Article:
Iowa City’s five City Council candidates differ little in their progressive stances on pertinent local issues, such as affordable housing and public transportation. However, what sets them apart is not only the level of comprehensiveness in which they approach these issues, but also their knowledge of and ability to collaborate with our diverse community.
There are two openings for the at-large seats, and the candidates running are incumbent Kingsley Botchway, activist Mazahir Salih, and current Nighttime Mayor Angela Winnike. University of Iowa student Ryan Hall is running against current Councilor Susan Mims for the District B seat.
After careful consideration, the DI Editorial Board has decided to endorse Mazahir Salih, Kingsley Botchway, and Susan Mims for the City Council.
Botchway fully embodies a slogan he expressed at a candidate forum on Oct. 26: “Be informed, and seek solutions.” One major problem in our community is that Iowa City buses provide limited routes and hours. In keeping with his slogan, Botchway proposes gathering data first to tackle this issue — and his experience on the council leaves him well-versed in innovative solutions such as a hybrid model, express service, ride shares, and regional-level plans.
Botchway also provides necessary community expertise as the equity director for the Iowa City School District. In this role, he has proven his ability to connect systemic issues such as transportation, student employment, and schools as multipurpose facilities, a comprehension that shows promise in pursuing far-reaching solutions to various community concerns.
Salih’s grass-roots organizing and engagement with marginalized communities makes her more than deserving of the second at-large seat. Throughout her campaign, Salih has not only proven that she is invested in improving the lives of Iowa City residents but that she is also dedicated to understanding their specific concerns.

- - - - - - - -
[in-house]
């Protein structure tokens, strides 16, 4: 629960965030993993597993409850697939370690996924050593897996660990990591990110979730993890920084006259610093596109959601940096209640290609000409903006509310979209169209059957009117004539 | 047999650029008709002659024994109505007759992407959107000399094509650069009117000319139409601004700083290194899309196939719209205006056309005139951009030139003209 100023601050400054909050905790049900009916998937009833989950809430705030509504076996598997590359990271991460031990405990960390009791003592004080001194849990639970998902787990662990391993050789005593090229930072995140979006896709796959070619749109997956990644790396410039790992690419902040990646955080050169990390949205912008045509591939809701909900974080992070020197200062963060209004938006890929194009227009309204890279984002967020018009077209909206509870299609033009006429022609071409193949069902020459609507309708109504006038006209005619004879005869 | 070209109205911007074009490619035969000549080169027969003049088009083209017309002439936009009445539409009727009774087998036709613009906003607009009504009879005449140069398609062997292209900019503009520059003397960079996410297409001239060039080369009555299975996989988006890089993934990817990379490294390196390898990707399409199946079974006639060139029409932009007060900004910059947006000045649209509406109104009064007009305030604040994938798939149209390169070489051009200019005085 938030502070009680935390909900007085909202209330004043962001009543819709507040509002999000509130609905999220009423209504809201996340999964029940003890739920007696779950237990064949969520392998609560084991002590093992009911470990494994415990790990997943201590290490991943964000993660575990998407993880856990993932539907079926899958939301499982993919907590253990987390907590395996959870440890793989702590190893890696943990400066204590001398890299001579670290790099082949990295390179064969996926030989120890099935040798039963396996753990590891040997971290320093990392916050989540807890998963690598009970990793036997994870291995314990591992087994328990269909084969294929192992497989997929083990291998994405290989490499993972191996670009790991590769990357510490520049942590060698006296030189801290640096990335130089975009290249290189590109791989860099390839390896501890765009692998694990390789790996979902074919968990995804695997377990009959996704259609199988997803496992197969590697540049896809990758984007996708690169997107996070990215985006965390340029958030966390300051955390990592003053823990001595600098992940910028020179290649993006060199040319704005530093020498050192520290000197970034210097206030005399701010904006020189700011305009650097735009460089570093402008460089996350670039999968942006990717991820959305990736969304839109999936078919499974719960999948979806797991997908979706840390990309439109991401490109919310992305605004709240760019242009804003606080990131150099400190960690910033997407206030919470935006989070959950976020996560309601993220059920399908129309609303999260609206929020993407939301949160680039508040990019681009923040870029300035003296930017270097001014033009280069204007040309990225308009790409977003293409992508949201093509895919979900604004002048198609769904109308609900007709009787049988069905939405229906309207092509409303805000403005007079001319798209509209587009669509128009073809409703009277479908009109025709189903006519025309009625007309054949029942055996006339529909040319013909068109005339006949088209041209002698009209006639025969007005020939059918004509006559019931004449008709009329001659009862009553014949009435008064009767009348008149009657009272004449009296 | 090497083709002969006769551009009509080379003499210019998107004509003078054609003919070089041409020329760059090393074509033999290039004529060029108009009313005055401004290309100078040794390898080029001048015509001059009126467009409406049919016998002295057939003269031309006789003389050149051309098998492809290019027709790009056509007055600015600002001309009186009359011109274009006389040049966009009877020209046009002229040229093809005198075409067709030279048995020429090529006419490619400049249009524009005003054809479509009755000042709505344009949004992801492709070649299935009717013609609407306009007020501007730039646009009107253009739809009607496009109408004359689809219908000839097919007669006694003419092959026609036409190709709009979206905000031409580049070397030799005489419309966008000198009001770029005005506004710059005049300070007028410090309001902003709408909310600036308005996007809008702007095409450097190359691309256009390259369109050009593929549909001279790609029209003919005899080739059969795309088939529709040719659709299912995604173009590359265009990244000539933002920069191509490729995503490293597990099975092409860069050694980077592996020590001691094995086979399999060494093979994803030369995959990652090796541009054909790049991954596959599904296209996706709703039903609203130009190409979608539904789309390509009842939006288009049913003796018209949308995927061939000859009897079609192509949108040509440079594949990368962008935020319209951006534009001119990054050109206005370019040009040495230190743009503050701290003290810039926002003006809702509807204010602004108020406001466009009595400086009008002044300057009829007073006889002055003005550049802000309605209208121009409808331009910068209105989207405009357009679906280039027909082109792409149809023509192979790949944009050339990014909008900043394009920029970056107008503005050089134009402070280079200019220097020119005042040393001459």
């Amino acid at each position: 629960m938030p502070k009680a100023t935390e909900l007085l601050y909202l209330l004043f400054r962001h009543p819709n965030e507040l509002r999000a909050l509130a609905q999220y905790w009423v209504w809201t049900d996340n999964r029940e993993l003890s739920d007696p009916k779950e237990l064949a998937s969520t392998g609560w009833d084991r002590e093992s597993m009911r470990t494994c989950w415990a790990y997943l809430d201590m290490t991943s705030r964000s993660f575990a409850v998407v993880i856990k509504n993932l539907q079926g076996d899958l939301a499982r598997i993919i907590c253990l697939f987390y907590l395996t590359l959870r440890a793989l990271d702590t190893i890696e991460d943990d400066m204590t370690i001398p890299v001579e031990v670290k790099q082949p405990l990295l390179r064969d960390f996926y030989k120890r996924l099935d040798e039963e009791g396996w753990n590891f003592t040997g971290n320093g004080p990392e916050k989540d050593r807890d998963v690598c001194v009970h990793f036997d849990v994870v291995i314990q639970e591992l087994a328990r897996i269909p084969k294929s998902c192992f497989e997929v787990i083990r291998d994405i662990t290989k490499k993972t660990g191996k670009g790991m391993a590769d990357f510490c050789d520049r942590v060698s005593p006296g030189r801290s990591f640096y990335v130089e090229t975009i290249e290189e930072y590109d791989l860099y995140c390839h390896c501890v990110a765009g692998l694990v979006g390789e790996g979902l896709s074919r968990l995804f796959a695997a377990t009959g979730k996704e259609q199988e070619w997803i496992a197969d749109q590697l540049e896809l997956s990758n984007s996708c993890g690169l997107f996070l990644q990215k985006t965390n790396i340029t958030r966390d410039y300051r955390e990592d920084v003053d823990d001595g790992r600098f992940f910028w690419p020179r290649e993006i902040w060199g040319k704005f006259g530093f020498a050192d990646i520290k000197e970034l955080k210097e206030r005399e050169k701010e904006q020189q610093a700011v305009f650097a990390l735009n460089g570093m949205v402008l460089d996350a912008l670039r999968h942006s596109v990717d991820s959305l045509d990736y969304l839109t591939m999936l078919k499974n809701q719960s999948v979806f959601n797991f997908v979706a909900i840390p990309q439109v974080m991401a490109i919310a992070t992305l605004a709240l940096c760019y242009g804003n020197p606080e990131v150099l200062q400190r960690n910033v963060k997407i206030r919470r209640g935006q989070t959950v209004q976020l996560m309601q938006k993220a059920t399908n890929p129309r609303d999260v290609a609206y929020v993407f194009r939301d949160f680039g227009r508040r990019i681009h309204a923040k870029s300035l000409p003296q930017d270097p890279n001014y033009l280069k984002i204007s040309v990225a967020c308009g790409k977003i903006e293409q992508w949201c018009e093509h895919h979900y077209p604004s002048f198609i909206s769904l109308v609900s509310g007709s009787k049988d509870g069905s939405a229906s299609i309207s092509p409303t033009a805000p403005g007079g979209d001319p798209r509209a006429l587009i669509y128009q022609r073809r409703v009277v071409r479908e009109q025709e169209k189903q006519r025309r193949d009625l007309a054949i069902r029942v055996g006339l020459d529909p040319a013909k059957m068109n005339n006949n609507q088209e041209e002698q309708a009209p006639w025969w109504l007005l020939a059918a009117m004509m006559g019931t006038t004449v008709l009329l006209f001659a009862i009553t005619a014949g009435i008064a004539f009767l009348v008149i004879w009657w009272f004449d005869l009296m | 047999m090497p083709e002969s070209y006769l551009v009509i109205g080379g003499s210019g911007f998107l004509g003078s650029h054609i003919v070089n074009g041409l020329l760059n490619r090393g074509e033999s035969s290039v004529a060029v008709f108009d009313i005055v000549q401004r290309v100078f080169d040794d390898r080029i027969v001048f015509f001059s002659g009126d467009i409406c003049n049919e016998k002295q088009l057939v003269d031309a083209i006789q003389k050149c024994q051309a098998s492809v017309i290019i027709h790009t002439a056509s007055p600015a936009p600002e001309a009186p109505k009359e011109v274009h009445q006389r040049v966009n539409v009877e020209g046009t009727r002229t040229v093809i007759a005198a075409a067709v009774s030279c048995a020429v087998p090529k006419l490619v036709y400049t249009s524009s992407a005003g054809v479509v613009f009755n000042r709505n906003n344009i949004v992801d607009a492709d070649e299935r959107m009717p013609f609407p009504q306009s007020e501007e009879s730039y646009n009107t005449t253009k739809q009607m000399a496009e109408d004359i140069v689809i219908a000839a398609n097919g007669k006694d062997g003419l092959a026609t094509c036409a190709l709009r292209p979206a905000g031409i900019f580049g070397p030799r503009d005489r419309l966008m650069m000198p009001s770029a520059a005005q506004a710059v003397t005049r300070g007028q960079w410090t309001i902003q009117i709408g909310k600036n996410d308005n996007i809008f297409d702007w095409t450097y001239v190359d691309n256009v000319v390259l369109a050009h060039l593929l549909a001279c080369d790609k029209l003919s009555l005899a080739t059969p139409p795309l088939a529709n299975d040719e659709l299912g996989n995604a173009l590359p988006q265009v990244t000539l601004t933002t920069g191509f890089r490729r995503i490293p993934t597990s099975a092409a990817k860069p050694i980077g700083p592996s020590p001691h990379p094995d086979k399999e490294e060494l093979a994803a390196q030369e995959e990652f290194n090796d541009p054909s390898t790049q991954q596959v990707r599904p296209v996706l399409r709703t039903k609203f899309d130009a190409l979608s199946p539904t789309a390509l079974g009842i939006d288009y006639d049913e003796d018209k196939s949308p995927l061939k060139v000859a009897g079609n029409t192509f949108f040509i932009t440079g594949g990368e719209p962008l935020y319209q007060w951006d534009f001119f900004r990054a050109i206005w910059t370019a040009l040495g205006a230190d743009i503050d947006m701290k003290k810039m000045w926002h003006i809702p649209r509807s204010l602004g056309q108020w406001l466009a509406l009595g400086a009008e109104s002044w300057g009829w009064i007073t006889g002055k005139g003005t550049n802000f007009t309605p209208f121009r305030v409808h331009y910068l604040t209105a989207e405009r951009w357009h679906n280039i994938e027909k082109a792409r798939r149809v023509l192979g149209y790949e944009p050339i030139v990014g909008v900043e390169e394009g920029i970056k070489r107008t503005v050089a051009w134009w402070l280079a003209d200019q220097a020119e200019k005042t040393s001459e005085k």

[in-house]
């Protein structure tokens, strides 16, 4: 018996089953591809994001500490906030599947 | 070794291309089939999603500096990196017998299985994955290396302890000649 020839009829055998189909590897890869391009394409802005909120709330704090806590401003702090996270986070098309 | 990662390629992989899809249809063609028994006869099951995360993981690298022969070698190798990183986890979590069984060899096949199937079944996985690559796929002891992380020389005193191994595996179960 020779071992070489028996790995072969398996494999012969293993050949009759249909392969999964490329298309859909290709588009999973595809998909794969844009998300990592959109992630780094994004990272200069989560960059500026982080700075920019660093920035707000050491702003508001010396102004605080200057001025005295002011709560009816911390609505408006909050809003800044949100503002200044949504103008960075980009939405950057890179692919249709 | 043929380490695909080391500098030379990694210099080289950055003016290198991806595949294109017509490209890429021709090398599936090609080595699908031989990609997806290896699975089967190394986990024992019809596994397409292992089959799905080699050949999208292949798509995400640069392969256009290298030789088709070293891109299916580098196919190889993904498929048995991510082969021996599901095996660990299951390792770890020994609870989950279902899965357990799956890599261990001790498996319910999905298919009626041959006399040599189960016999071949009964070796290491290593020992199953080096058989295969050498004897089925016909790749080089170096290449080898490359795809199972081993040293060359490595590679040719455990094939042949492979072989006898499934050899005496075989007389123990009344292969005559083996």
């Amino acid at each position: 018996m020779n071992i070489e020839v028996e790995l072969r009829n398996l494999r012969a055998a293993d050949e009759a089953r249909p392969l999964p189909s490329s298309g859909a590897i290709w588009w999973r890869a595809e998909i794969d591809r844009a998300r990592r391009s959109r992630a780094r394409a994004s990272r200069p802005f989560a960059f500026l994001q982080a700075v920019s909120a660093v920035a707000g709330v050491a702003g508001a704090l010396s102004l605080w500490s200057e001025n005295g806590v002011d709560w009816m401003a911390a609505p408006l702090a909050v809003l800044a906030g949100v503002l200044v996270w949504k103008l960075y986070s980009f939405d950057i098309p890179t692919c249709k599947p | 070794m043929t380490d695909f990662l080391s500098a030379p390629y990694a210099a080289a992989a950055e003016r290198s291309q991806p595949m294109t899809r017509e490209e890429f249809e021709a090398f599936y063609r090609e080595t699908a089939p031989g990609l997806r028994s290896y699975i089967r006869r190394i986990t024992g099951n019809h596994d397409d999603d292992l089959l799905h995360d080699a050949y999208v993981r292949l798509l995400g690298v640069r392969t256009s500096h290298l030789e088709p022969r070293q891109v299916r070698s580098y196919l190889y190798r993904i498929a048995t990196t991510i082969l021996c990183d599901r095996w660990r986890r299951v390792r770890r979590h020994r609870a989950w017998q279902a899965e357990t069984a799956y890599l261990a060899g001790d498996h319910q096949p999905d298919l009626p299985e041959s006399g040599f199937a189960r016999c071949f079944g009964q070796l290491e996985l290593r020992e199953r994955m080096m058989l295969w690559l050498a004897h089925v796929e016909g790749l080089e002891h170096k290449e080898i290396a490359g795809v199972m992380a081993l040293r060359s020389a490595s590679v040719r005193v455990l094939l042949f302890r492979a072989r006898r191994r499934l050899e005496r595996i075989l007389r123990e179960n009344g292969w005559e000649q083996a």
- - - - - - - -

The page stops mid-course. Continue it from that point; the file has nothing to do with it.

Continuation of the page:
As president of the Center for Worker Justice of Eastern Iowa, Salih succeeded in getting many Johnson County businesses to commit to a $10.10 minimum wage, even after the Iowa Legislature took away the right of counties to set their own minimum wage. Salih’s creativity, determination, and commitment to “building bridges” makes her more than capable of making a transformative local impact, despite limitations from state law.
Finally, we endorse Mims for District B because of her financial competence and structural understanding of Iowa City. She is not set apart from her opponent Ryan Hall by her stances on the issues but instead by her fiscally moderate approach to them. Her dialogue with local business owners and knowledge of revenue will ultimately continue to fund important social initiatives. For example, Mims was instrumental in the continuing development of an Access Center to serve community needs such as drug abuse, mental-health crises, and homelessness, which will serve people who otherwise would fill jails and emergency rooms. Iowa City needs Mims’ continual leadership in this endeavor as well as the ongoing 15-point Affordable Housing Action Plan.
With these endorsements, the DI Editorial Board would also like to draw attention to two issues we feel that the candidates should inform themselves more on: LGBTQ+ issues and disability rights.
At a forum on Oct. 26, the candidates were asked what the term ‘gender-queer’ meant to them, and only Ryan Hall, who said he identified as such, seemed to know what the word meant. We value Iowa City’s legacy of inclusiveness and hope that the elected city councilors will understand that they must understand certain identities to effectively serve them.
When asked about disability rights, the candidates were unaware of what the concerns are or what the definition is, mostly bringing up mobility-related accessibility, such as curb ramps. However, all candidates expressed an interest in listening to the community; the DI Editorial Board encourages the city councilors to persist in their desire for inclusiveness and justice.